TikTok has already made headlines for its strange way of moderating certain types of content. While comments are not getting deleted quickly enough, TikTok moderators are (rightly so) being accused of discriminating and racist content moderation. In other words, although we’re quick to glamourise the sensation that the video-sharing app has become, we tend to forget or ignore its dark side. This time, let’s not do that—let’s look at TikTok’s worst aspects so that we can work towards fixing those (data privacy problems put aside just this once).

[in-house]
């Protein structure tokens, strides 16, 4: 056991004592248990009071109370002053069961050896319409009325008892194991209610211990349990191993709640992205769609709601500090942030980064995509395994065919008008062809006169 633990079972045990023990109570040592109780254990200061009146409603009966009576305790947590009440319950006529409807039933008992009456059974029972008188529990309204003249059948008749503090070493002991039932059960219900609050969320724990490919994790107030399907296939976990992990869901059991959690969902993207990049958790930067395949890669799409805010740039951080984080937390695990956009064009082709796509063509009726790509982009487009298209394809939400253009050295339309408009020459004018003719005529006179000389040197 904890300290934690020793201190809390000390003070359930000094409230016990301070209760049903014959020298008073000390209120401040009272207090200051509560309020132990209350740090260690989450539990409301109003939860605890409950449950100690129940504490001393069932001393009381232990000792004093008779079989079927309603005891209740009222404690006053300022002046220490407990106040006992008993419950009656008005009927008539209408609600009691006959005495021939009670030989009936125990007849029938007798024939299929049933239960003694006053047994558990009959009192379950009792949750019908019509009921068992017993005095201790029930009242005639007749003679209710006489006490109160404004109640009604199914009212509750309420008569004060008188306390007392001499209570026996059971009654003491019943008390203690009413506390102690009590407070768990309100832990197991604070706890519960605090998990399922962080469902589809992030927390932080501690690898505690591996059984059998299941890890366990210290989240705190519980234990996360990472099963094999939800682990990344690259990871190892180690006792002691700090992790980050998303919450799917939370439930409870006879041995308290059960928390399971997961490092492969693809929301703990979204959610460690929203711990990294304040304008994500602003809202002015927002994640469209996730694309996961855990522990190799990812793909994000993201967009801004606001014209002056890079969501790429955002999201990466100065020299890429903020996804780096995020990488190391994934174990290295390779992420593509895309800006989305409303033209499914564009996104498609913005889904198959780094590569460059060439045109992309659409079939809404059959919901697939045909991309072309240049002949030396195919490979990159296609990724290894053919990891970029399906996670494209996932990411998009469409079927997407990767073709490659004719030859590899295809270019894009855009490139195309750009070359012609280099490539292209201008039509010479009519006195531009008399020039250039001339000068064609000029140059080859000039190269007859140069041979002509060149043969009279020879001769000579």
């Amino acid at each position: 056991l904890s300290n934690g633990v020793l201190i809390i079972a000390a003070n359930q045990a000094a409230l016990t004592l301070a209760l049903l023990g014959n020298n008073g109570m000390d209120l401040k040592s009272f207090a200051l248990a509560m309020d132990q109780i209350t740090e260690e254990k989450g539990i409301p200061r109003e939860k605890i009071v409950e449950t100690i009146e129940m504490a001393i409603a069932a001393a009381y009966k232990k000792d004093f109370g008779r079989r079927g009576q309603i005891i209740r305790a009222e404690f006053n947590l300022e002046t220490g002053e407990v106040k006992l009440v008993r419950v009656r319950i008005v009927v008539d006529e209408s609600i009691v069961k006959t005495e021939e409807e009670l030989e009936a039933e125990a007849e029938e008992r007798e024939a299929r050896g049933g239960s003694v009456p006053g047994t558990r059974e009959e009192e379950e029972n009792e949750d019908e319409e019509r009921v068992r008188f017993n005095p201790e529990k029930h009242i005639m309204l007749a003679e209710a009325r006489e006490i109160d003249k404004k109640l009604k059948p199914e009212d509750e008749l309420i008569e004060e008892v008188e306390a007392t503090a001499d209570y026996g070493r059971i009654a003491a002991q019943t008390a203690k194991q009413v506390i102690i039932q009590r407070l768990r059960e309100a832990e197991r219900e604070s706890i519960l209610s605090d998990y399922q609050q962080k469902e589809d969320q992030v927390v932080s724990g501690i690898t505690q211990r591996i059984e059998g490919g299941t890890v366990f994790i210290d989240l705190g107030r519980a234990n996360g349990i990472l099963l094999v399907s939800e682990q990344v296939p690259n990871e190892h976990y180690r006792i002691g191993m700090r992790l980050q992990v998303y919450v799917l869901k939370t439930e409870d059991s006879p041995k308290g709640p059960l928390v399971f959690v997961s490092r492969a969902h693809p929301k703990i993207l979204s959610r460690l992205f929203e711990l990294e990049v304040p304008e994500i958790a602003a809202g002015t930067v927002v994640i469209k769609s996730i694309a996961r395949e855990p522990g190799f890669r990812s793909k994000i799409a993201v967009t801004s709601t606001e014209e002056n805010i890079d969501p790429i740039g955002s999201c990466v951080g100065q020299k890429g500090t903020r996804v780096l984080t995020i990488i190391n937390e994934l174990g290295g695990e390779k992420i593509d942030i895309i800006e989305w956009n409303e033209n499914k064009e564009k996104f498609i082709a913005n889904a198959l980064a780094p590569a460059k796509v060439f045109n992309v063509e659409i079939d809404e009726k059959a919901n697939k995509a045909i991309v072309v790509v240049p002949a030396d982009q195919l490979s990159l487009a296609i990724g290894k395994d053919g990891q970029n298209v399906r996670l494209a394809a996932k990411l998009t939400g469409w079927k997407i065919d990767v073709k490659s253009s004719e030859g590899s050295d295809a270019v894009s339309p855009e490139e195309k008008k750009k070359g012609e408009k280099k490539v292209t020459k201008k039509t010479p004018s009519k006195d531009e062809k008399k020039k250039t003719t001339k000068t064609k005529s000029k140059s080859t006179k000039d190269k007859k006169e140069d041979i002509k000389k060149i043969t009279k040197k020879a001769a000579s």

In February 2019, a 19-year-old vlogger living in Curitiba, Brazil, took his own life on a TikTok livestream after warning his fans a day earlier that he was planning a “special performance.” Around 280 people watched the man kill himself on the stream, which continued to show his body until TikTok moderators finally took it down. During that time, users posted nearly 500 comments and 15 complaints. It took TikTok three hours to warn police and over an hour and a half to take the video down.
Reportedly, TikTok took steps to prevent the post from going viral first before notifying the authorities and Business Insider reports that the video-sharing app’s first move was to notify its PR team immediately. This story only came out into the open a year after the incident took place, so TikTok’s PR team obviously did a good job at stifling it.